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Laser system appears to aid cataract surgery, Augusta doctor says

Tuesday, Oct. 9, 2012 6:01 PM
Last updated 8:26 PM
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In the eye magnified on the computer screen, a thin circle suddenly appears around the pupil and a cross appears in the dark cataract beneath as if it is the middle of a bomb sight.

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Dr. Bradley Bertram removes clips from his patient's eye lid as he prepares to finish the cataract removal surgery at Eye Physicians and Surgeons of Augusta.  SARA CALDWELL/STAFF
SARA CALDWELL/STAFF
Dr. Bradley Bertram removes clips from his patient's eye lid as he prepares to finish the cataract removal surgery at Eye Physicians and Surgeons of Augusta.

“The laser has softened the center of the cataract and cut it into four pieces,” said Dr. Bradley Bertram of Eye Physicians and Surgeons of Augusta.

In about a minute, the laser has also cut a precise, 5-millimeter, circular incision in the top of the capsule surrounding the clouded lens in the eye and cut two small incisions on opposite sides of the inside of the cornea to help correct astigmatism.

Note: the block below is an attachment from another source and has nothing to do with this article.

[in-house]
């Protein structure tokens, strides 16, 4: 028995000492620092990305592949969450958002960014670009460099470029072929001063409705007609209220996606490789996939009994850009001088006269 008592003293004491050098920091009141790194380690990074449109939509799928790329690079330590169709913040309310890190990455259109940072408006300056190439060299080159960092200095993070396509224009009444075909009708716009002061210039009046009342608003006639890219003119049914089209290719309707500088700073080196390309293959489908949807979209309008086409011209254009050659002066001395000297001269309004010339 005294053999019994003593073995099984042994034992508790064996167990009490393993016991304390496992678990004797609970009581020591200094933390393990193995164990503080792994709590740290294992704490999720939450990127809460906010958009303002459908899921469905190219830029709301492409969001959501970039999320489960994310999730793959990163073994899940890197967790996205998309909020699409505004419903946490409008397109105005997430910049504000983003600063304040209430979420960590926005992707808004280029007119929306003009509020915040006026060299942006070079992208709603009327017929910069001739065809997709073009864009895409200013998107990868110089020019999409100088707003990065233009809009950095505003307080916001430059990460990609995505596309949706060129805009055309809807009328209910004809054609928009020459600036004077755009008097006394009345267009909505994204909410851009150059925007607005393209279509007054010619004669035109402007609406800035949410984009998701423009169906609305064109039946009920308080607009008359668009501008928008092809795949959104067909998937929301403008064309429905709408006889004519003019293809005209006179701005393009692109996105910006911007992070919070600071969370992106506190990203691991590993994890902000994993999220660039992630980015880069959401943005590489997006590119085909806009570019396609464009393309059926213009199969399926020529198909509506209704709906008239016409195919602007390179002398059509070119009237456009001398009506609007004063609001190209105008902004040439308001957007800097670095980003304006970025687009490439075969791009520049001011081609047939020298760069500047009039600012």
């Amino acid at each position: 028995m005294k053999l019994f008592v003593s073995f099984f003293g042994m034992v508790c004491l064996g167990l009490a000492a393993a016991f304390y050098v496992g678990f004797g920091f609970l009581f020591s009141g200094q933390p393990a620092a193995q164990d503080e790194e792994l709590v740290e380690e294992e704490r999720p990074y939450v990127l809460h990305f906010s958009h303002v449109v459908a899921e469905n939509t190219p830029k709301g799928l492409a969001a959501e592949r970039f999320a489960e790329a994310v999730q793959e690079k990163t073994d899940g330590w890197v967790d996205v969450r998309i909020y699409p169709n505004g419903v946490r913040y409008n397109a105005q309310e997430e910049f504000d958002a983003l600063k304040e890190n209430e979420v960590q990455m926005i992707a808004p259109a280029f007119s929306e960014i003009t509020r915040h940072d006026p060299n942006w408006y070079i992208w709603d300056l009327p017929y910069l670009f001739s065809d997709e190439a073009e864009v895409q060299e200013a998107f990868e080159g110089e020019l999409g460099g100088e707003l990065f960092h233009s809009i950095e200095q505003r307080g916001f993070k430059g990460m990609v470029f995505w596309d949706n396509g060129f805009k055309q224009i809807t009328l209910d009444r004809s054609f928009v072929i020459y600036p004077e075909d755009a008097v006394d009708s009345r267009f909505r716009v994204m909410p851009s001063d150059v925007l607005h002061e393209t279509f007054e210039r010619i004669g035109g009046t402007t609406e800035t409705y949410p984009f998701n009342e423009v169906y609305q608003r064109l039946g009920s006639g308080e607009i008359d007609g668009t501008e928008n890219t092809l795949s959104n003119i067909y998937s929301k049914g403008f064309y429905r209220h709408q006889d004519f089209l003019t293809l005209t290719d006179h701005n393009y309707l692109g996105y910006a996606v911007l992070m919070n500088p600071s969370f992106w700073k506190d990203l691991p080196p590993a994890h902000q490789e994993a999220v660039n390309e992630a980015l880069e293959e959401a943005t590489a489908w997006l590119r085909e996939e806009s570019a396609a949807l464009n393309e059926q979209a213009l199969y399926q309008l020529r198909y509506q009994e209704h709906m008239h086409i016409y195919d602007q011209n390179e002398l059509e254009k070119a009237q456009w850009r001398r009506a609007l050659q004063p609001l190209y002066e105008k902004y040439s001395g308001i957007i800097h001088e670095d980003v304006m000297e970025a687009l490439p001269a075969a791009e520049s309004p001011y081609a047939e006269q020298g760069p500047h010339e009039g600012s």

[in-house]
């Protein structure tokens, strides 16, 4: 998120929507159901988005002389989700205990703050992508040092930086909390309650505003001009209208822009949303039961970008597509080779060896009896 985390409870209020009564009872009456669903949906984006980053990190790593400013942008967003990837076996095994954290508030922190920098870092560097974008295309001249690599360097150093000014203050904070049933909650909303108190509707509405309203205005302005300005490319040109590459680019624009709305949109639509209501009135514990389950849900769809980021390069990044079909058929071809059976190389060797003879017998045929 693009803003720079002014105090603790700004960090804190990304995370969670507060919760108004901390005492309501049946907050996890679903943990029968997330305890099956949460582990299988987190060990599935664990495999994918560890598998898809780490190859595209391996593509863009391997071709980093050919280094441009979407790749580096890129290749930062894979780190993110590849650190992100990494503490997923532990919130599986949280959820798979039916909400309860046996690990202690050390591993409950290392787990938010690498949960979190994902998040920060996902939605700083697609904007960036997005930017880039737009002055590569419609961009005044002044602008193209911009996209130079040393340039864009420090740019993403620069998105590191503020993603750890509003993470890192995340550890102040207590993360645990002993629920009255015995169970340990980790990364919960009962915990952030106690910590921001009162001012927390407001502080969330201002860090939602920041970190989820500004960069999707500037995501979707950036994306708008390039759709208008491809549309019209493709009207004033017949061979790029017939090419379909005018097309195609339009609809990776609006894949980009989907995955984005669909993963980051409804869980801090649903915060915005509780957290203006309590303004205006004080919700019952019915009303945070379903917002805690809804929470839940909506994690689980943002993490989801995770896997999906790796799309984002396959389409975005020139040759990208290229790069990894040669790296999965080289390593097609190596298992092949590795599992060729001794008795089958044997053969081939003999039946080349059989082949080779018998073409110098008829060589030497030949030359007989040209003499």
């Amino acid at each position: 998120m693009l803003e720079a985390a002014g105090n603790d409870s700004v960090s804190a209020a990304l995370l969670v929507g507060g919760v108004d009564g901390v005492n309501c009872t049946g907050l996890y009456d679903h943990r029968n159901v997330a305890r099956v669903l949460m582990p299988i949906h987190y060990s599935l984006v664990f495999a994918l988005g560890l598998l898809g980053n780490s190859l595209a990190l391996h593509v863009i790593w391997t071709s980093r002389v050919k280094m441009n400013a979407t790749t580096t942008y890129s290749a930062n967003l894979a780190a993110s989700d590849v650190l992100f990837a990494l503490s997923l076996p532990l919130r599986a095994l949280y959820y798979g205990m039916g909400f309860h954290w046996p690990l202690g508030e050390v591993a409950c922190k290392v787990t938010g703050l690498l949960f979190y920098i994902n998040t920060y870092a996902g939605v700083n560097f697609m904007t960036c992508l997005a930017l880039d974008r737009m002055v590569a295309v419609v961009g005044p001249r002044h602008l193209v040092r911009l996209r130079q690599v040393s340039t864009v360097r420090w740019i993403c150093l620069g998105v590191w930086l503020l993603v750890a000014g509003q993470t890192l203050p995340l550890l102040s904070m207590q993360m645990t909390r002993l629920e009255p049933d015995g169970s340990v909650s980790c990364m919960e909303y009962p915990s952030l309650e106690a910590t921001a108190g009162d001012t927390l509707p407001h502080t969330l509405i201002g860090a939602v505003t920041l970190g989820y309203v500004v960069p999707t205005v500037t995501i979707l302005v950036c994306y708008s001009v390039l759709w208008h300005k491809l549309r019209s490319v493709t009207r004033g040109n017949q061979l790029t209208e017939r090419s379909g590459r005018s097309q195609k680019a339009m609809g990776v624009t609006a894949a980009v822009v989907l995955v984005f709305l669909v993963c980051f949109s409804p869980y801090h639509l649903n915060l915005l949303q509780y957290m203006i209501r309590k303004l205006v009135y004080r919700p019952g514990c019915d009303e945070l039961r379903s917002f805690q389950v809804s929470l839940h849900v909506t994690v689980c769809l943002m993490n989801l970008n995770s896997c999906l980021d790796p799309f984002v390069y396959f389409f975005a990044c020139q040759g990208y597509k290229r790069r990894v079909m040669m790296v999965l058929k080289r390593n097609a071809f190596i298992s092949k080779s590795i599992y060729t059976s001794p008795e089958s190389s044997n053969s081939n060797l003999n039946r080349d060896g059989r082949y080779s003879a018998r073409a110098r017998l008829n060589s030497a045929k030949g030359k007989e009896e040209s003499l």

The laser system, LenSx, cannot be promoted yet as better than manual cataract surgery because there is no approval to do that and there is no published research from the United States showing improved efficacy, Bertram said. That research is ongoing, and the Augusta clinic is still reviewing the data on its more than 100 laser cataract cases so far, he said,

But from his experience, Bertram said, “I would say the advantages are the precision of the corneal incisions to correct astigmatism as compared to what I can do with my hand.”

It also can make a more precise and consistent opening in the top of the capsule holding the lens.

The machine made a 5-millimeter opening. While working on an earlier patient and carefully tearing open the capsule by hand, Bertram ended up with about a 4-millimeter opening.

“After doing this 18,000 times, I’m still not as good as the laser,” he joked.

If the opening is off a few millimeters in size, it can affect how the implanted lens will fare.

“If the (incision) is too large, the implant can shift forward, and the patient ends up nearsighted,” Bertram said. “If the (incision) is too small, the implant can shift backward and the patient winds up farsighted.”

The laser also softens the cataract, which could mean that less ultrasound power is needed to break up the cataract to remove it. That could mean potentially less damage, less swelling and quicker healing.

A downside to the laser system is the cost, about a half-million dollars. There is added time to the surgery, too, because it is now two procedures – the laser part and the traditional manual removal of the cataract and the placement of the lens implant.

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Tullie
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Tullie 10/10/12 - 05:10 am
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Sounds like a good thing

Anything to help a doctor to be more precise is a good thing in my book.

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